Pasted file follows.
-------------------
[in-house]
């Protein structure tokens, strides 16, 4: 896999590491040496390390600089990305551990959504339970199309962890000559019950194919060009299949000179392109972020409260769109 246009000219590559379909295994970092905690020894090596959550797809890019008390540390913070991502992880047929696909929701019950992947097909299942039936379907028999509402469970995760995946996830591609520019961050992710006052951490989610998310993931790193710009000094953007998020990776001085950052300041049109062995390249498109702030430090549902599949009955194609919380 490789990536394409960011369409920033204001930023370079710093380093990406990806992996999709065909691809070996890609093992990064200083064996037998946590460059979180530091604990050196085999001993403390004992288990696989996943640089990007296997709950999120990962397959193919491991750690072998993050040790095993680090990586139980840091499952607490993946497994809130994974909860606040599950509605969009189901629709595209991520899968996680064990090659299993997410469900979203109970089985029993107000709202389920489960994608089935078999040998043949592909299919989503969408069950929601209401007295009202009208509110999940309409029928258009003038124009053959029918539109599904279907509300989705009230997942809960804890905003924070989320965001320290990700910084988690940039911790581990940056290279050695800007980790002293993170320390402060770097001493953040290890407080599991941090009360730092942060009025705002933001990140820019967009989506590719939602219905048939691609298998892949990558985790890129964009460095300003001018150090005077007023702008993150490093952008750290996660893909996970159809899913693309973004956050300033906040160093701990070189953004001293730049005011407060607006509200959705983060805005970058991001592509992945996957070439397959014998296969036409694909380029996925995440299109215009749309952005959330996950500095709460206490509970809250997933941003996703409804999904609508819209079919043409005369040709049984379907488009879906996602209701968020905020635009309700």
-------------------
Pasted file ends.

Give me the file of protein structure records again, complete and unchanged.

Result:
[in-house]
């Protein structure tokens, strides 16, 4: 896999590491040496390390600089990305551990959504339970199309962890000559019950194919060009299949000179392109972020409260769109 246009000219590559379909295994970092905690020894090596959550797809890019008390540390913070991502992880047929696909929701019950992947097909299942039936379907028999509402469970995760995946996830591609520019961050992710006052951490989610998310993931790193710009000094953007998020990776001085950052300041049109062995390249498109702030430090549902599949009955194609919380 490789990536394409960011369409920033204001930023370079710093380093990406990806992996999709065909691809070996890609093992990064200083064996037998946590460059979180530091604990050196085999001993403390004992288990696989996943640089990007296997709950999120990962397959193919491991750690072998993050040790095993680090990586139980840091499952607490993946497994809130994974909860606040599950509605969009189901629709595209991520899968996680064990090659299993997410469900979203109970089985029993107000709202389920489960994608089935078999040998043949592909299919989503969408069950929601209401007295009202009208509110999940309409029928258009003038124009053959029918539109599904279907509300989705009230997942809960804890905003924070989320965001320290990700910084988690940039911790581990940056290279050695800007980790002293993170320390402060770097001493953040290890407080599991941090009360730092942060009025705002933001990140820019967009989506590719939602219905048939691609298998892949990558985790890129964009460095300003001018150090005077007023702008993150490093952008750290996660893909996970159809899913693309973004956050300033906040160093701990070189953004001293730049005011407060607006509200959705983060805005970058991001592509992945996957070439397959014998296969036409694909380029996925995440299109215009749309952005959330996950500095709460206490509970809250997933941003996703409804999904609508819209079919043409005369040709049984379907488009879906996602209701968020905020635009309700």